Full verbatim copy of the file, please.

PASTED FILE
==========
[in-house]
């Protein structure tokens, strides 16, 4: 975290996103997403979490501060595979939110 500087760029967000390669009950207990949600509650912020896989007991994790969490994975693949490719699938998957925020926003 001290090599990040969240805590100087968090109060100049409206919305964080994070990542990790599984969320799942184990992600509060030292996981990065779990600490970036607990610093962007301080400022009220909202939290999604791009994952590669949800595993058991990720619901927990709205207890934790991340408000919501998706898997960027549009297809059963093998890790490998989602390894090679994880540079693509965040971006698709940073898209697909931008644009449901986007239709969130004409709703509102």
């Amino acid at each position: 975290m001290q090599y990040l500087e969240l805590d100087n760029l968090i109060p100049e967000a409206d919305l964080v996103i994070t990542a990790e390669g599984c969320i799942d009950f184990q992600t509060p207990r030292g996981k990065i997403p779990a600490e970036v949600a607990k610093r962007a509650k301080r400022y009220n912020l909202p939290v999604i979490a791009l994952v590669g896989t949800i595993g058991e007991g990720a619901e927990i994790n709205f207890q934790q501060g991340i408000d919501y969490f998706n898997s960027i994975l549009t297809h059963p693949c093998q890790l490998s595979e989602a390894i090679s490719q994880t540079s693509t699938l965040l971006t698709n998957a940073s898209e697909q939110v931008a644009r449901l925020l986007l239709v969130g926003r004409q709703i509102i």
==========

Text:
[in-house]
């Protein structure tokens, strides 16, 4: 975290996103997403979490501060595979939110 500087760029967000390669009950207990949600509650912020896989007991994790969490994975693949490719699938998957925020926003 001290090599990040969240805590100087968090109060100049409206919305964080994070990542990790599984969320799942184990992600509060030292996981990065779990600490970036607990610093962007301080400022009220909202939290999604791009994952590669949800595993058991990720619901927990709205207890934790991340408000919501998706898997960027549009297809059963093998890790490998989602390894090679994880540079693509965040971006698709940073898209697909931008644009449901986007239709969130004409709703509102």
């Amino acid at each position: 975290m001290q090599y990040l500087e969240l805590d100087n760029l968090i109060p100049e967000a409206d919305l964080v996103i994070t990542a990790e390669g599984c969320i799942d009950f184990q992600t509060p207990r030292g996981k990065i997403p779990a600490e970036v949600a607990k610093r962007a509650k301080r400022y009220n912020l909202p939290v999604i979490a791009l994952v590669g896989t949800i595993g058991e007991g990720a619901e927990i994790n709205f207890q934790q501060g991340i408000d919501y969490f998706n898997s960027i994975l549009t297809h059963p693949c093998q890790l490998s595979e989602a390894i090679s490719q994880t540079s693509t699938l965040l971006t698709n998957a940073s898209e697909q939110v931008a644009r449901l925020l986007l239709v969130g926003r004409q709703i509102i």